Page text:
As always, there are 50 different sets of State laws as well as Federal law. You should certainly be aware of your own State’s laws and regulations regarding this issue.
A search of both the medical literature and case law failed to turn up even a single case where a clinician has ever been sued over either of these scenarios. If you did call the police, it is very unlikely that a breach of confidentiality claim could succeed, given the defense that she was in danger and you were acting to save her. An exception might (and we emphasize might) be, if the husband killed her as a result of your intervention, but we believe this would be very defensible.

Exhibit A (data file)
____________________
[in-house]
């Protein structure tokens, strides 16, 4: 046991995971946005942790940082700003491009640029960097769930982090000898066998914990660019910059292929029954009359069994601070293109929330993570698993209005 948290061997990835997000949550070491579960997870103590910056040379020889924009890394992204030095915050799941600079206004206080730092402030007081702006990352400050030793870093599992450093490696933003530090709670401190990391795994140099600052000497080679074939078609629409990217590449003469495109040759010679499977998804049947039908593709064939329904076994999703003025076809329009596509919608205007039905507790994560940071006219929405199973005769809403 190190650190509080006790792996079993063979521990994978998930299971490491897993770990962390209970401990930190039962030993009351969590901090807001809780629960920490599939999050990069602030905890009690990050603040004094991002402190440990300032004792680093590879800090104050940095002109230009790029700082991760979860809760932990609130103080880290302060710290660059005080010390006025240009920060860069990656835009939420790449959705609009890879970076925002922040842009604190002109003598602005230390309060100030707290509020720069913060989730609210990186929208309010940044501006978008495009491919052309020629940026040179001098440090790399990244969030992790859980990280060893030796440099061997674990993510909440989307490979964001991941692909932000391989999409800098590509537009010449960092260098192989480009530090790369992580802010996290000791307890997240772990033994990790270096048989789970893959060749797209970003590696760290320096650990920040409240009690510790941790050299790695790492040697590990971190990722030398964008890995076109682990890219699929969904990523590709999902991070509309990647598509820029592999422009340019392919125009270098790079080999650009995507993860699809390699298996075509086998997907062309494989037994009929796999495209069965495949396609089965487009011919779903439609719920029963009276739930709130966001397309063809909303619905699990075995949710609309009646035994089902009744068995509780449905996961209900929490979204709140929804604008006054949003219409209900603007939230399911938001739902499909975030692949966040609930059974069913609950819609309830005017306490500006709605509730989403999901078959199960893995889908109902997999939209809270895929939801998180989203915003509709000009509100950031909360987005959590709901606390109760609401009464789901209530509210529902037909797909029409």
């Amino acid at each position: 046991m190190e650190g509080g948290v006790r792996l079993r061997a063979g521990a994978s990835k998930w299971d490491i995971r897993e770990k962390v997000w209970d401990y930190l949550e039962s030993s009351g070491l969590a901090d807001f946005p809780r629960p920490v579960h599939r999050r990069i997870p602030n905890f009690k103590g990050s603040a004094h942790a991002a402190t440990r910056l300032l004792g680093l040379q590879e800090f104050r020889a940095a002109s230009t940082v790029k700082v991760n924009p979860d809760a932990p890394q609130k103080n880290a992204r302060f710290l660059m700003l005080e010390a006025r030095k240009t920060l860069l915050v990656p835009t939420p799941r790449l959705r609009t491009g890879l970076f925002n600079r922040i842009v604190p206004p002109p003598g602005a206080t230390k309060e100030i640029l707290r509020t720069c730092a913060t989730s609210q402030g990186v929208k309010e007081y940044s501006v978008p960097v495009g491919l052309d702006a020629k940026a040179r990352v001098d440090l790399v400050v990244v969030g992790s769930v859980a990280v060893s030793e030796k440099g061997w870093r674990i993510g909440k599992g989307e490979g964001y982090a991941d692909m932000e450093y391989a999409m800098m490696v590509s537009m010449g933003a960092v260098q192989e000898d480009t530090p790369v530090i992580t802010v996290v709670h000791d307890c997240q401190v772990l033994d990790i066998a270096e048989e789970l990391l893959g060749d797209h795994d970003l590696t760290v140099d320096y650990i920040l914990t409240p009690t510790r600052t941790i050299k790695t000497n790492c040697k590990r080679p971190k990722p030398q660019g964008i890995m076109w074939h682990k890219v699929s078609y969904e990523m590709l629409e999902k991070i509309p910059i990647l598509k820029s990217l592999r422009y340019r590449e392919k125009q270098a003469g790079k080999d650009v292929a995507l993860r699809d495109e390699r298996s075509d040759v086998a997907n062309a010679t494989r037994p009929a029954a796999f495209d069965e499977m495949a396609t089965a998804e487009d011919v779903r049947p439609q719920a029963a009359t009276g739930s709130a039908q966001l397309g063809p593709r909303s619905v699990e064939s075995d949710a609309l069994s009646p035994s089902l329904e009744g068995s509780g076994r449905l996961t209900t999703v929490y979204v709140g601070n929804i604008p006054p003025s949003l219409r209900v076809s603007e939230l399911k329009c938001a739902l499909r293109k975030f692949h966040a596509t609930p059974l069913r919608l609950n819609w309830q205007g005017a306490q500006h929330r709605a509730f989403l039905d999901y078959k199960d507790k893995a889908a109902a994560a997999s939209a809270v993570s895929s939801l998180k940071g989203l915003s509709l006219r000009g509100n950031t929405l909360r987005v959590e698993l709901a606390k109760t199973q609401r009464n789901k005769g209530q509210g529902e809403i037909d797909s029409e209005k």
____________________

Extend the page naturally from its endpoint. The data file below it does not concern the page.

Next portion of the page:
1. 18 Pa. Cons. Stat. 5106 2. http://www.healthymaryland.org/documents/66090_DomVio_D_Confid.pdf
Neil S. Kaye, MD, and Bob Sadoff, MD will answer questions from members related to practical issues in the real world of Forensic Psychiatry. Please send your question to firstname.lastname@example.org.
This information is advisory only for educational purposes. The authors claim no legal expertise and should not be held responsible for any action taken in response to this educational advice. Readers should always consult their attorneys for legal advice.